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### Do I move to a higher or a lower ratio to ply?

(Author's note: sorry for the long delay since the last few posts ... show season has started, not to mention taxes weighing on my mind; I've a list of plying topics, so I hope to cover them a few a week moving forward...)

First, let's talk about twist: for a balanced two-ply yarn, you start with two singles each with the same amount of twist (generally Z, clockwise twist), and you ply them together with 2/3 the singles twist in the opposite direction (generally S, counter-clockwise twist). This takes 2/3 the twist out of each, so in the end, each single twists 1/3 Z (assuming Z singles), to the ply's 2/3 S twist -- a balanced yarn. The fibers will show you they are balanced by being parallel to the surface direction of the yarn, lining up like this ==== despite the S twist in the yarn plies. \=\=\=\= would be a typographical representation in this camera-shy article.

Now, how do you measure twist? When you are comparing singles to ply, it's handy to look at the twists per inch (TPI). You can determine the singles TPI by letting a freshly spun length self-ply back on itself and counting the number of complete twists (half the # of bumps) in an inch. This is the TPI of the 2-ply, which in a balanced 2-ply such as this, is 2/3 the TPI of the original, un-plied singles. So a TPI of 6 in the 2-ply test means the unplied singles are 9 TPI.

When you are walking up to some random yarn, however, it's handy to look at the twist angle -- the angle at which the ply puts the yarn strands. It takes about a 15 degree angle to make roving into yarn generally speaking; and 20 degrees is a nice soft knitting yarn. Most sock yarns are about 30-35 degree angle of twist, and weaving yarns can have an even higher twist angle. If you want to measure twist angle, here's a handy-dandy online angle-gauge you can print and laminate from the Memphis Spinning on the River Fiber Guild.

One interesting mind-bender is this: at the same twist angle, a finer yarn will have a higher twists-per-inch than a thicker yarn. A picture would make that crystal clear!

And while I'm on this twist tangent, let me point you to the Spring 2008 Spin-Off and Abby Franquemont's most excellent article on twist and plying.

But, back to plying on your wheel ... do you move to a higher or a lower ratio to ply?

There are two considerations here ... first, since you are generally putting in less twist when you ply than when you spin the singles, you might think, that you would move to a lower ratio. On the other hand, when you ply, you are dealing with two very well prepared singles -- you won't be drafting things out, measuring thickness, or generally fussing with the fiber any longer; so there is less work to be done.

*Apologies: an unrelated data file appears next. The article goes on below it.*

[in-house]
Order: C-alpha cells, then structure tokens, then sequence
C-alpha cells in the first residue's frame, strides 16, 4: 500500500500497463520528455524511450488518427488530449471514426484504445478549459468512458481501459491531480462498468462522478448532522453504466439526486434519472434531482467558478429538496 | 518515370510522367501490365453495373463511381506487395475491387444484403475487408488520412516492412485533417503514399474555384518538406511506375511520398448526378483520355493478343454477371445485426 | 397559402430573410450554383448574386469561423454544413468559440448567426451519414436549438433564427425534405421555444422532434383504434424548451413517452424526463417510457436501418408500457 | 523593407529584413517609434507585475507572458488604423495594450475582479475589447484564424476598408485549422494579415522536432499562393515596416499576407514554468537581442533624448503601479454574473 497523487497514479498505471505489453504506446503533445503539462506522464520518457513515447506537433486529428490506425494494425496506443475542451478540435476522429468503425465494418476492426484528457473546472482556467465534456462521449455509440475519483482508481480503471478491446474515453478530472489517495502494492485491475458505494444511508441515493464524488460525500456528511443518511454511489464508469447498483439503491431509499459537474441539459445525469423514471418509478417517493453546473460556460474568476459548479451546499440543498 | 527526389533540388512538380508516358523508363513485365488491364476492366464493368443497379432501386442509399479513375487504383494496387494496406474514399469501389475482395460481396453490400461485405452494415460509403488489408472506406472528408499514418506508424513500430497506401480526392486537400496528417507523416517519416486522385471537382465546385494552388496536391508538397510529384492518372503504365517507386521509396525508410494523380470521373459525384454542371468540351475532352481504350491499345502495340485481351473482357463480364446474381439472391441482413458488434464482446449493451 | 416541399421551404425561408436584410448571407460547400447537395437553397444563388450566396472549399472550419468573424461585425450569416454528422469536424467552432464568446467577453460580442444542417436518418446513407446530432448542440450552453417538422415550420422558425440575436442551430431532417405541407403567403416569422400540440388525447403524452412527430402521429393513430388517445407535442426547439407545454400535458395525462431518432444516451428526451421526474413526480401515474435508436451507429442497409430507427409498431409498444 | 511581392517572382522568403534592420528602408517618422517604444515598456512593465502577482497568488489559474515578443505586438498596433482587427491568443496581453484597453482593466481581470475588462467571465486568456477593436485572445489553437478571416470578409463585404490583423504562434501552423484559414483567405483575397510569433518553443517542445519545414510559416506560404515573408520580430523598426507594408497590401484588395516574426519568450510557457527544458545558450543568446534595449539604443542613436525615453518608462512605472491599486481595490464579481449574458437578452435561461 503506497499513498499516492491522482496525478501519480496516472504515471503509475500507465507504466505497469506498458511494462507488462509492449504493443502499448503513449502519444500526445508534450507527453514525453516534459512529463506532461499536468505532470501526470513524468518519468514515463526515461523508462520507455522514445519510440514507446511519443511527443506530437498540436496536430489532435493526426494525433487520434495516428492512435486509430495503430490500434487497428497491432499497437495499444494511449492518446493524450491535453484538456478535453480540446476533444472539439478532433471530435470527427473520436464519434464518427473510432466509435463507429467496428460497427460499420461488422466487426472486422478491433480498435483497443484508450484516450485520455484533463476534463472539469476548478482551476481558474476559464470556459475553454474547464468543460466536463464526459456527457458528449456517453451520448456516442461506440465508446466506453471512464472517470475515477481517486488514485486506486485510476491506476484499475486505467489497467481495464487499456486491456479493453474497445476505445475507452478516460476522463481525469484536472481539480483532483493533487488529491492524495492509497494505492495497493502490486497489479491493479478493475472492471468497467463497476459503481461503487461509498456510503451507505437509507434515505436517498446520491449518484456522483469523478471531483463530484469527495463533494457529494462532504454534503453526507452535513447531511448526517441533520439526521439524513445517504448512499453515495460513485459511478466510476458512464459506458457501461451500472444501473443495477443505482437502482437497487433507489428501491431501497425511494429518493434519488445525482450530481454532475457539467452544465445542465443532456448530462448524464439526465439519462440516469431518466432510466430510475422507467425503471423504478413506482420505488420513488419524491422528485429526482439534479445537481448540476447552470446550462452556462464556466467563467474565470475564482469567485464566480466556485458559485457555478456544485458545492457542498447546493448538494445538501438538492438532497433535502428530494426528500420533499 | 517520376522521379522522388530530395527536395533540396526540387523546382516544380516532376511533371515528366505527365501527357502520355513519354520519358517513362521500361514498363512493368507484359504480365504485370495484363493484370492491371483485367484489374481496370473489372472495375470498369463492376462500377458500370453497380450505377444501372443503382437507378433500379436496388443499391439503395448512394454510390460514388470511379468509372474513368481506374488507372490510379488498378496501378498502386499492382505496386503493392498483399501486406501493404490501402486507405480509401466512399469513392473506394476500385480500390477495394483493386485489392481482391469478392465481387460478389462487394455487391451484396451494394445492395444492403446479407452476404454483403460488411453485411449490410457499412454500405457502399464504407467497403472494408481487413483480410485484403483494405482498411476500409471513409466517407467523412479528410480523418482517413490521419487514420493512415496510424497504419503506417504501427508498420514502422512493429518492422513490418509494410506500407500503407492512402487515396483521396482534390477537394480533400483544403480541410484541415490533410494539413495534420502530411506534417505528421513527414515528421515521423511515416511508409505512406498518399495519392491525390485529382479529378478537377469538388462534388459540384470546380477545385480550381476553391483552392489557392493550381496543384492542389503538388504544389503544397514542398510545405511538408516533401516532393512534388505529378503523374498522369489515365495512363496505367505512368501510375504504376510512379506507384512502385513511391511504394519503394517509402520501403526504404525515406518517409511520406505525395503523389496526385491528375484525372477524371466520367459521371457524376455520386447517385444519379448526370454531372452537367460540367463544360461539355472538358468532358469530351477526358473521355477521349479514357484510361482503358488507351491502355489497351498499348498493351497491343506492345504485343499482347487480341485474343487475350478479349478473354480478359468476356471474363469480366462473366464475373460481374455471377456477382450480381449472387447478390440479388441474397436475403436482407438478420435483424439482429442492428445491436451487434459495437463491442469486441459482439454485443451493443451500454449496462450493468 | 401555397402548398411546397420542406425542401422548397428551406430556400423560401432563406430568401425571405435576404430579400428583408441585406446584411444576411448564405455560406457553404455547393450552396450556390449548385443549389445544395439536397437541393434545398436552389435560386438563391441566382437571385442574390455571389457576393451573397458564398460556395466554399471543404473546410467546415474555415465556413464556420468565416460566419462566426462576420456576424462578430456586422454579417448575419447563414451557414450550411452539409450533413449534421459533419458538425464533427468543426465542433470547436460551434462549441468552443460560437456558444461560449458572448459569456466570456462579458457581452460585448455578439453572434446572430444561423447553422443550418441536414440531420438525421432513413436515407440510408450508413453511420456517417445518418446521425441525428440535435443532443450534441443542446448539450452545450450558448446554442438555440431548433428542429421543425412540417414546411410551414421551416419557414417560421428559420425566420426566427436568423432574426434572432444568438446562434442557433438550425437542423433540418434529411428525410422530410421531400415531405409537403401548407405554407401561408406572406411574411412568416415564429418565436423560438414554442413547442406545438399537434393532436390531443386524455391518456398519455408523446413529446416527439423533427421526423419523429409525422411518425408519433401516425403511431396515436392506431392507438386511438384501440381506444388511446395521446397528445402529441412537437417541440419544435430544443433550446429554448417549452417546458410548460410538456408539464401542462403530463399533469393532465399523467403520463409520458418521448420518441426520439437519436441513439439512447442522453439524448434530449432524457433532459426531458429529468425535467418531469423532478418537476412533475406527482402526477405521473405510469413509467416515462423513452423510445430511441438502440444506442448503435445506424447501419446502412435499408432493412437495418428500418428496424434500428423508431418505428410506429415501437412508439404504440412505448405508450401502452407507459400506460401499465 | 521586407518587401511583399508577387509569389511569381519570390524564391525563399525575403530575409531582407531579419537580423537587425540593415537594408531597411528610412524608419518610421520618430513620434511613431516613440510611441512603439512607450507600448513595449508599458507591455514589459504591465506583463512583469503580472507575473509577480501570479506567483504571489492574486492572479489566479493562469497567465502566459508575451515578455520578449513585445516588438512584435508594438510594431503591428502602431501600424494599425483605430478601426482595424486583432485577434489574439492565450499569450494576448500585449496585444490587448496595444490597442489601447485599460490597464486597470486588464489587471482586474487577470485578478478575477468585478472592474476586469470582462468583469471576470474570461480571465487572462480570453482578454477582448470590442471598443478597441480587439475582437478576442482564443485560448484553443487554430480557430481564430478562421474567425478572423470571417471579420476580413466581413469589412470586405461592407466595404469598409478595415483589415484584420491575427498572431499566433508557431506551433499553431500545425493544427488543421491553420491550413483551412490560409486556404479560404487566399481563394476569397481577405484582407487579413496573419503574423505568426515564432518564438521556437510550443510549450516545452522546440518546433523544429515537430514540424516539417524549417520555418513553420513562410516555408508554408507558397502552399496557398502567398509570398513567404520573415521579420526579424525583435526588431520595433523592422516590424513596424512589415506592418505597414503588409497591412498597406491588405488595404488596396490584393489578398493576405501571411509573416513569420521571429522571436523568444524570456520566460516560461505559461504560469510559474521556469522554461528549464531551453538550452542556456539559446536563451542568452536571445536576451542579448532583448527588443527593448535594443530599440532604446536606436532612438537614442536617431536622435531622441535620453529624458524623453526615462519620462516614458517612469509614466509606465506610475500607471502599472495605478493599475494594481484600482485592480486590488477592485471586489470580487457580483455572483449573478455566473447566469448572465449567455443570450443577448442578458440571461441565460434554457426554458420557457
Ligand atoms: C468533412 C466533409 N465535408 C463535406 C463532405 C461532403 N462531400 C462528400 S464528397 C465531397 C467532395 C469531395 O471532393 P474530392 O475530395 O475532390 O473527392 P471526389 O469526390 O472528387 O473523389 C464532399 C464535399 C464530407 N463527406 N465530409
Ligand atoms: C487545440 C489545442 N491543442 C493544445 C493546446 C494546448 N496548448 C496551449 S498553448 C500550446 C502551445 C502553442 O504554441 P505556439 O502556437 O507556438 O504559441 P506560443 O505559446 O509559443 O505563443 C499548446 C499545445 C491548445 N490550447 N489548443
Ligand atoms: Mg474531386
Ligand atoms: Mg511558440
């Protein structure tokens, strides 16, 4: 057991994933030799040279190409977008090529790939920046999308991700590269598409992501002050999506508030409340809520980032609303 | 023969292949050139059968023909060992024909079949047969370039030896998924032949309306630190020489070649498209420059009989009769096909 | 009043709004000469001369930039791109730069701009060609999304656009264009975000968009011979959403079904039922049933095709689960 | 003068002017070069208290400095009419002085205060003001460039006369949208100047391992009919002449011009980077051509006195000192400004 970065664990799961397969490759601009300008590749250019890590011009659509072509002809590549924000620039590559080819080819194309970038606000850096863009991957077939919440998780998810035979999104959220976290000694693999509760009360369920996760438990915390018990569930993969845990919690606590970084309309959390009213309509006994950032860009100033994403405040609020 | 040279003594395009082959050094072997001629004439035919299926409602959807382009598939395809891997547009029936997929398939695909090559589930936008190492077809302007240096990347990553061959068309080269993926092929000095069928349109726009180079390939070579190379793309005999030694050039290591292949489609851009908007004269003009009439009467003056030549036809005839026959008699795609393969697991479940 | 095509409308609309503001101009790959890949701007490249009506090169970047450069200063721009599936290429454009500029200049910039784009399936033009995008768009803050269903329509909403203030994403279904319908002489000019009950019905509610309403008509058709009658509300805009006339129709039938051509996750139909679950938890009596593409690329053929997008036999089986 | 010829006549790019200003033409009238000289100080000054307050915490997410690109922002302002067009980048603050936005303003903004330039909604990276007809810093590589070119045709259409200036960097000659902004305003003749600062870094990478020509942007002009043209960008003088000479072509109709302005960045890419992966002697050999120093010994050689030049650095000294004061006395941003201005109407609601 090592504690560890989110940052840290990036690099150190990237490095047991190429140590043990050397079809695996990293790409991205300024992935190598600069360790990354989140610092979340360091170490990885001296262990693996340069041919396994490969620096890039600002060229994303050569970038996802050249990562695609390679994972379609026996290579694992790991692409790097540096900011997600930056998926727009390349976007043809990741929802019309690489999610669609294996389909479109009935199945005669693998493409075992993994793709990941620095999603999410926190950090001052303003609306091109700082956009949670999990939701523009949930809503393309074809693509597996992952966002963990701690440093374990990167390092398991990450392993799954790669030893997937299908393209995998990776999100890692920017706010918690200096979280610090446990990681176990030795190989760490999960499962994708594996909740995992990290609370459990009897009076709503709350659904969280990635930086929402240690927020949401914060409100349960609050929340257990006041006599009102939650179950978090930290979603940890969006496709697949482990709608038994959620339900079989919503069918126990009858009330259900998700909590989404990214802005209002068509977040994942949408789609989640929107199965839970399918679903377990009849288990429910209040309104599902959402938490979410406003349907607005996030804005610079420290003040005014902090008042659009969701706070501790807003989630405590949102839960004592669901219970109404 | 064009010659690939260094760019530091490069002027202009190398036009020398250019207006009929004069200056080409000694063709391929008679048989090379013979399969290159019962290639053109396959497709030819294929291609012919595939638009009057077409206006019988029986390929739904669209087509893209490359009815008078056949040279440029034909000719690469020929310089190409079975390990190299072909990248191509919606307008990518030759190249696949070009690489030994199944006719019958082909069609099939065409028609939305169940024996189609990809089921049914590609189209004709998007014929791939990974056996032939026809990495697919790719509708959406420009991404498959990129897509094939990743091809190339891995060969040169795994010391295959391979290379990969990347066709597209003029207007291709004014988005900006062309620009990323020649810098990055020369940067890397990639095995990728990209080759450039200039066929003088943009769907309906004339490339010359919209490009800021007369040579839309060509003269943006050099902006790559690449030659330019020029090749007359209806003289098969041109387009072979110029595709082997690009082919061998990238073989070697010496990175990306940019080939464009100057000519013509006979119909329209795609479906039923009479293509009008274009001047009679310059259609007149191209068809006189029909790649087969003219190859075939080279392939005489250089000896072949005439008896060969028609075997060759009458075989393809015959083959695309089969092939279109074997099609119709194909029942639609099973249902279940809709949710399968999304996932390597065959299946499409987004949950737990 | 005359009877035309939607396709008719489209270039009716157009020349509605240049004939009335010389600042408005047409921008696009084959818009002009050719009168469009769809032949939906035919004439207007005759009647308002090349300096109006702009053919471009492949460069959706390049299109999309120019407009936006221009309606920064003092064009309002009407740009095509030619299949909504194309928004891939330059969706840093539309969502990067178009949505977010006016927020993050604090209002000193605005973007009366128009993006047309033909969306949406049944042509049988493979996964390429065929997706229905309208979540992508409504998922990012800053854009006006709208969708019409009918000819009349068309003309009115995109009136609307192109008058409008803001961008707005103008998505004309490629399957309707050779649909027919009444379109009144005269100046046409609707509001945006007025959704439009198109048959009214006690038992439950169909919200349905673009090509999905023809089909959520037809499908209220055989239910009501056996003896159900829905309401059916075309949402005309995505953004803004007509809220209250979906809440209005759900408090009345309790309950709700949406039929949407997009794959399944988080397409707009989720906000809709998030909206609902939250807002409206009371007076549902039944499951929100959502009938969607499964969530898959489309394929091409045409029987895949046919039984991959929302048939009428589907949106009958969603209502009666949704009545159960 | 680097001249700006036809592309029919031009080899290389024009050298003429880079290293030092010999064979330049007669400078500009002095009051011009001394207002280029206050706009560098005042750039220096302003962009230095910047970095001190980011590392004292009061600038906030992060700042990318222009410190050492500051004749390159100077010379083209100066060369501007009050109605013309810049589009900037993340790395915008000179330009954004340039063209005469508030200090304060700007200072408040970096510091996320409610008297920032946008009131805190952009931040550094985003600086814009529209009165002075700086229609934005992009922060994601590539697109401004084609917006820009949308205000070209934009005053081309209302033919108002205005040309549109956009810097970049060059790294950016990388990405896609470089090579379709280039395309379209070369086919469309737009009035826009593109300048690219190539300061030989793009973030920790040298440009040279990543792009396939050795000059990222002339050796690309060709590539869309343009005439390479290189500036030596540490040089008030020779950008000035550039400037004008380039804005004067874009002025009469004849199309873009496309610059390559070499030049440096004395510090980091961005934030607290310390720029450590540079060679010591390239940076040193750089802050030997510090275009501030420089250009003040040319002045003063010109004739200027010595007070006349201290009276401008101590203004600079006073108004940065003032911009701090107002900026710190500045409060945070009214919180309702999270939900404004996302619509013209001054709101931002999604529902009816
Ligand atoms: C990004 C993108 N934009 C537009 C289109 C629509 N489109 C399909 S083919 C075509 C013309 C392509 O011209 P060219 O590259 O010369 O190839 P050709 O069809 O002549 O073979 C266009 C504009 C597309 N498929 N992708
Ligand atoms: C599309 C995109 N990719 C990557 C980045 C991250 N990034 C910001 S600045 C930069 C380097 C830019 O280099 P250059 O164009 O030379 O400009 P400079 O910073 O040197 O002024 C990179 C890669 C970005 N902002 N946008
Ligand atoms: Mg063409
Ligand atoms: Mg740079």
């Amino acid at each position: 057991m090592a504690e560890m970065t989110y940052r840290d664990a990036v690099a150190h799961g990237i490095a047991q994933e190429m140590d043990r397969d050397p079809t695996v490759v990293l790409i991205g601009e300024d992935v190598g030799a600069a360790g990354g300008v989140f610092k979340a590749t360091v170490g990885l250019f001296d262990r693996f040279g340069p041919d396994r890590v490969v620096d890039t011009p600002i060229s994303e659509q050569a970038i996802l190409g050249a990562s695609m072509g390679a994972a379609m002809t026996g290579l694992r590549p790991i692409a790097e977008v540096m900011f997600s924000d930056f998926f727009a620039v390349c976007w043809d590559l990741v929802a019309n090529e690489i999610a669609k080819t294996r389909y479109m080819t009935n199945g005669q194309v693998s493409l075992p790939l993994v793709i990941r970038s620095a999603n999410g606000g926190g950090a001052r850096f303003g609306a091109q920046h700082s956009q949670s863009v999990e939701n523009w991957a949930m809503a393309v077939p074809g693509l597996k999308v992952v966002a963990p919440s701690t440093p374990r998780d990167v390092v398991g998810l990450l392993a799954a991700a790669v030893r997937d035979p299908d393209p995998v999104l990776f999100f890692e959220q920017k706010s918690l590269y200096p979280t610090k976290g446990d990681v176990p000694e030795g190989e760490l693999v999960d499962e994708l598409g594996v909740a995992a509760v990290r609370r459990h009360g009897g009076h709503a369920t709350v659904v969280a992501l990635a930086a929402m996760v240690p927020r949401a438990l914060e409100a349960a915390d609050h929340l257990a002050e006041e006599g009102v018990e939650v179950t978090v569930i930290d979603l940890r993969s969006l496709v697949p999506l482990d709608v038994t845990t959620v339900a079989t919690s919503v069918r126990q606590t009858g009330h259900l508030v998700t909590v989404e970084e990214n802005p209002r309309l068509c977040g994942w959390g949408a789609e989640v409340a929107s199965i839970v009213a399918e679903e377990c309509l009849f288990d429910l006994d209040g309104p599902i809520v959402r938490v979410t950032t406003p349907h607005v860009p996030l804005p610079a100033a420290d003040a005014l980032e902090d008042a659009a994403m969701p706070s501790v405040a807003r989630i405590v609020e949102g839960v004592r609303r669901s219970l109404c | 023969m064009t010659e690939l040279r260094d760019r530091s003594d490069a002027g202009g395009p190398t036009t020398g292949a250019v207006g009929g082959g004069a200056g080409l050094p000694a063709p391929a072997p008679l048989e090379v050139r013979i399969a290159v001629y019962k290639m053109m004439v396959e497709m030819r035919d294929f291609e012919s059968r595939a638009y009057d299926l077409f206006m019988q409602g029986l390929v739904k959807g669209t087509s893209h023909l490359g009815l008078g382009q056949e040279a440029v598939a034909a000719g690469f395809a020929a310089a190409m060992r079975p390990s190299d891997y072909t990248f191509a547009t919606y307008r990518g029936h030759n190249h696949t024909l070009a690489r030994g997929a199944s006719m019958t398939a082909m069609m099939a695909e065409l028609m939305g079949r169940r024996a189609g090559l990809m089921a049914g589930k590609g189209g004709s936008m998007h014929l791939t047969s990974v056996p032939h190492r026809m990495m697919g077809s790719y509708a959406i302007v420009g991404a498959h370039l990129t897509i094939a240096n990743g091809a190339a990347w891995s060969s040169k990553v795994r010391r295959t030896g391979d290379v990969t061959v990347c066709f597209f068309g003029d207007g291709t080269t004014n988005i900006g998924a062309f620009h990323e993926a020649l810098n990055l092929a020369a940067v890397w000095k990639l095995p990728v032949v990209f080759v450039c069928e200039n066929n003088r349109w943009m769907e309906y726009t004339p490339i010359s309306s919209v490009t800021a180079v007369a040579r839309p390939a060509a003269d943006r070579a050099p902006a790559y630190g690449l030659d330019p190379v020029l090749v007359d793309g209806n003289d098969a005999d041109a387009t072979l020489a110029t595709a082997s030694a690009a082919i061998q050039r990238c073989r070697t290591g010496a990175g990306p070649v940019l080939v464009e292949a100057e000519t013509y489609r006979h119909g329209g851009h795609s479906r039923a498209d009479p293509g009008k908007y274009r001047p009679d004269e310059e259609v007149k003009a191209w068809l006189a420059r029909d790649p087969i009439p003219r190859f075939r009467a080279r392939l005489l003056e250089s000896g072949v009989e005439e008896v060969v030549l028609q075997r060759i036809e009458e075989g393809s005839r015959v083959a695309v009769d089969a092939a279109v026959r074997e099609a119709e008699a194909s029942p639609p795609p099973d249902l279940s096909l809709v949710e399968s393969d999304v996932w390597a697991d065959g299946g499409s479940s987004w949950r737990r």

Most folks who have been spinning for a while, then, ply at a higher ratio than they spin singles, and rocket through it fairly quickly. Moving to a higher ratio also helps you get enough twist into your ply -- spinners (I raise my own hand to admit this) tend to underestimate the amount of plying twist needed, and end up with underplied yarns.

Now, if you have a default speed of your feet generally, you may find staying at the same ratio gives you a nicely balanced yarn; or possibly even lowering your ratio. In truth, I hear you -- "she's waffling" you say -- but honestly, there are no hard-and-fast rules here. Try what works for Abby (she moves from rocket ship for her singles to light speed for her plying); ply your skein, wash it, and see if the skein is overplied or underplied. If it's overplied, then try staying at the same ratio when you ply; if it's waaay overplied, try stepping down a ratio on your wheel. If it's underplied, move up and treadle faster.

If your wheel has only one ratio, what can you do? Basically, you need to determine how much twist is needed to ply, and how much effort is required to get that twist in there -- draft out a length of your two singles and then treadle until the fibers within them line up parallel (for a balanced yarn). Get into a rhythm of drafting and treadling to get the yarn you want, and repeat that rhythm for each length you ply.

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Earlier and related articles:
Why does my yarn drift apart when I'm plying?
How do I use the ratio on my spinning wheel?
How can I fix my 2-ply yarn?
How do you make a good-looking two-ply yarn?
See all askthebellwether articles that include "ply"...

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Did this bring to mind more questions on plying? Let me know, I'll add them to the list. Next up ... How do I spin thicker plied yarns?

See the whole blog at http://askthebellwether.blogspot.com/ ... and stop by the shop for lovely fibers, at http://www.thebellwether.com/.